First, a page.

Innovative Device to Improve IVF Success

Jan 20, 2010
A new device for IVF procedure that imitates embryo motions in the body will considerably improve success rates of fertility treatment, study says.

Researchers from University of Michigan came up with the novel way to help couples struggling with infertility. The device developed by scientists mimics how embryo bounces as it travels down the fallopian tube to the uterus, which makes the fertilization process more natural.  Usually, during in vitro fertilization procedure, the eggs are fertilized by sperm outside the uterus and then transferred to a special culture dish for about two days until the embryo will be placed in the uterus.

Shu Takayama and Gary Smith, the leading authors of the study said that the new device is meant to make cells feel more at home and select better cells, which will boost IFV success. The research revealed that stimulation of the embryos movements while they grow during IVF procedure increases pregnancy success rate in mice by 22 percent.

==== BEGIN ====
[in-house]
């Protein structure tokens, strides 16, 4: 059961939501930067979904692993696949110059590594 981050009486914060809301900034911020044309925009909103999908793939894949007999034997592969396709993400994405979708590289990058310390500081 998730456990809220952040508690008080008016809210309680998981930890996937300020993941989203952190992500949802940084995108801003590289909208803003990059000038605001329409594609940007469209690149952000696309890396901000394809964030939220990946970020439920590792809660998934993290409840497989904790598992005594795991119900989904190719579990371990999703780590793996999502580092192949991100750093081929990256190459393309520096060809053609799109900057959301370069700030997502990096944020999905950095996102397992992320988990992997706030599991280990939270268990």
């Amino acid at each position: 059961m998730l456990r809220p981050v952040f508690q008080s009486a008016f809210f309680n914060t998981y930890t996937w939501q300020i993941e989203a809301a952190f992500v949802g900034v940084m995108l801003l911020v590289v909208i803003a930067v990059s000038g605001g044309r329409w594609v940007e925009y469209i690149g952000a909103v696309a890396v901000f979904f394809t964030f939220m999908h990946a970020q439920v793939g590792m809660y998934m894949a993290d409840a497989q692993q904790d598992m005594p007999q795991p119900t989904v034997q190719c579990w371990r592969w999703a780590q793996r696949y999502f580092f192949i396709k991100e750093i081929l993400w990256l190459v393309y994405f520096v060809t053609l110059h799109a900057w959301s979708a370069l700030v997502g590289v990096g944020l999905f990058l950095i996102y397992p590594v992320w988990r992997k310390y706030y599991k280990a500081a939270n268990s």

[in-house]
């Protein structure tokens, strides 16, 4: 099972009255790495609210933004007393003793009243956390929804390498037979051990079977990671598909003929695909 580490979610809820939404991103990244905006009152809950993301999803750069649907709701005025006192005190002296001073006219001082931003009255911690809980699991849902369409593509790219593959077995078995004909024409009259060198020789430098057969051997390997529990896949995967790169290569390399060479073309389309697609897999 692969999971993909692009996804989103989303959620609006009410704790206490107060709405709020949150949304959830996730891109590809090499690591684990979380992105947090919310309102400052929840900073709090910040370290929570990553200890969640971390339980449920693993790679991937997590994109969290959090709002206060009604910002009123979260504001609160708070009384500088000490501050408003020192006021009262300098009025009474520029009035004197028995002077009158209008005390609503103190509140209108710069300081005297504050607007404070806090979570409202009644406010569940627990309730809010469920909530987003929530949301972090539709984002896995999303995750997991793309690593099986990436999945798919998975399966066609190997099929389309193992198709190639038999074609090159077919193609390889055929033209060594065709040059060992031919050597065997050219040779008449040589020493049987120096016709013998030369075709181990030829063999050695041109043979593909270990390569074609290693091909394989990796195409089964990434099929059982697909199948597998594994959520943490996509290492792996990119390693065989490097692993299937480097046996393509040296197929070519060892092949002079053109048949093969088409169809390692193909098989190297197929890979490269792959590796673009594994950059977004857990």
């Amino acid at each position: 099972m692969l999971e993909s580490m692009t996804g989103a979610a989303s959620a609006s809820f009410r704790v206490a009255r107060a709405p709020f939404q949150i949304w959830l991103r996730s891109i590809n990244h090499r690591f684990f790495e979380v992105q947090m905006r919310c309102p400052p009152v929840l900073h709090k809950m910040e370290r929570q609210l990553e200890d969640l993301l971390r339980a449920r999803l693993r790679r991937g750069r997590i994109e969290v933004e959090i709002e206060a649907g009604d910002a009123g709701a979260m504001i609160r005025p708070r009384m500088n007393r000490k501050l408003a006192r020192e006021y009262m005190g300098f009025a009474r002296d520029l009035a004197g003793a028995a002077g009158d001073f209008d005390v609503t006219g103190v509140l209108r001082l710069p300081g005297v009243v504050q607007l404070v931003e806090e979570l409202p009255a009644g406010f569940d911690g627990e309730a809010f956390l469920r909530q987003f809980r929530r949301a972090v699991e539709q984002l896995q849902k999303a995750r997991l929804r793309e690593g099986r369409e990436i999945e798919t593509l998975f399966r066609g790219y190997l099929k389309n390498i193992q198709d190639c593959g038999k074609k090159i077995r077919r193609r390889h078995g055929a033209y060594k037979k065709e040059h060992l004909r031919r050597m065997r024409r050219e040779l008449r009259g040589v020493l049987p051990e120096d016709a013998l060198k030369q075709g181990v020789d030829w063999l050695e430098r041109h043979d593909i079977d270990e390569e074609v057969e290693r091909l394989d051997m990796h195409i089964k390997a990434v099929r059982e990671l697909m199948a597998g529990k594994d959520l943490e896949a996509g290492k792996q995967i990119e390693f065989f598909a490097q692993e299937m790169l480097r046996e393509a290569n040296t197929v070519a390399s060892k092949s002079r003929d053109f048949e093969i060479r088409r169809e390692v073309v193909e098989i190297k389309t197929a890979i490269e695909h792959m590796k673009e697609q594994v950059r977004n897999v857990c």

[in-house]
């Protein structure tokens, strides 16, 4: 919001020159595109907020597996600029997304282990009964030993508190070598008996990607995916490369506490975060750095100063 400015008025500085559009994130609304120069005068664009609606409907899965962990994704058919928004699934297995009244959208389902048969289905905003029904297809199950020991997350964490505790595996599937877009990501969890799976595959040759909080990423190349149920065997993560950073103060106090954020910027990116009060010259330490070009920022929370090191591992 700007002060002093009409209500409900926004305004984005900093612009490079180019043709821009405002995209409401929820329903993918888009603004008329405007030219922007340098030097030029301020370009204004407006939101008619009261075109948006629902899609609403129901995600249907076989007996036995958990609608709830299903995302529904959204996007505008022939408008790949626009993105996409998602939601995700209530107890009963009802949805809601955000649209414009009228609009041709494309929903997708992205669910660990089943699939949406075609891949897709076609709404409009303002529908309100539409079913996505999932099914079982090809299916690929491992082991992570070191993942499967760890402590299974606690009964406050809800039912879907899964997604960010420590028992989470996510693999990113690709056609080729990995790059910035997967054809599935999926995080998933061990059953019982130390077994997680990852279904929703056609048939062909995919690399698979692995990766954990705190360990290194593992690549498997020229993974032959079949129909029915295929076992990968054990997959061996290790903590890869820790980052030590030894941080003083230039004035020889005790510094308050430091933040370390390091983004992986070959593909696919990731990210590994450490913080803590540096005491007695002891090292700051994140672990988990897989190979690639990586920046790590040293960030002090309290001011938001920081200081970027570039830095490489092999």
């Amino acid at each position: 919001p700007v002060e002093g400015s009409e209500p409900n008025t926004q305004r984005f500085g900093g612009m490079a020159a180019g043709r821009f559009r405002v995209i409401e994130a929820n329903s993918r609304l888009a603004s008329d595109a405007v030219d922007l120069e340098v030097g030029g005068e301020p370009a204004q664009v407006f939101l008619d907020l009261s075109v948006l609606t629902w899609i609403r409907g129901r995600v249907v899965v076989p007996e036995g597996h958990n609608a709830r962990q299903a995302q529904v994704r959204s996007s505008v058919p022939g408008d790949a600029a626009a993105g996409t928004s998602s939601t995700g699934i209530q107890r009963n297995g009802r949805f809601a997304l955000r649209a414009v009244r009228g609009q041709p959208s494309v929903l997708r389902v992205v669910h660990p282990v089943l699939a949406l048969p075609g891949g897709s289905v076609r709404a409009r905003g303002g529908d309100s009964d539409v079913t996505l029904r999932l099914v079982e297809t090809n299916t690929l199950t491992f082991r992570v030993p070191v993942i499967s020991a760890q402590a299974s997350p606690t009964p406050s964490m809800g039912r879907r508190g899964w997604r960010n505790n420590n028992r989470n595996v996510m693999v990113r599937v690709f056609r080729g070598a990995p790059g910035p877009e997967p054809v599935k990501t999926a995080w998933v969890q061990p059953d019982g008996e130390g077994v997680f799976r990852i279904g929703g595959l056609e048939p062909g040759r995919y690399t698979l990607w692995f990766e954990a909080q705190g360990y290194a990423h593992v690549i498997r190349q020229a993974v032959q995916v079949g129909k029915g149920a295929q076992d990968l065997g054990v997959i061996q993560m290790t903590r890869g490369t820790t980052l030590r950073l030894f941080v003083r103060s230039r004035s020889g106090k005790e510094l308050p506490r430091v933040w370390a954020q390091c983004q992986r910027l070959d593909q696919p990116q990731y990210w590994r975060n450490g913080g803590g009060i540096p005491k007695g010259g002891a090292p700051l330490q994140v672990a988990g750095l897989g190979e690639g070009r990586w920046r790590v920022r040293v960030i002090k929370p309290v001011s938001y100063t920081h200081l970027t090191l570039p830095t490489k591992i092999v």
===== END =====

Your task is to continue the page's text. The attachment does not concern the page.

The early-stage embryos are placed inside the device that looks like a small thimble-like funnel, having tiny channels at the bottom that filter waste products and help the embryo move in nutrient-rich fluid. The Braille pins that support the funnel pulsate and generate current that imitates body flows during muscle contractions and the movements of the cilia, tiny hair-like projections inside fallopian tubes that move the egg through the tube to the uterus.

The embryos grown in this innovative dynamic device were healthier and stronger than those placed in a static environment. The study found that around 77 percent of embryos, grown in a new device resulted in pregnancies, while during the usual IVF procedure, almost 55 embryos led to pregnancies.

The researchers say that this latest invention in medicine will not only result in higher pregnancy rates and healthier embryos, but also use fewer embryos and reduce the risk of multiple births.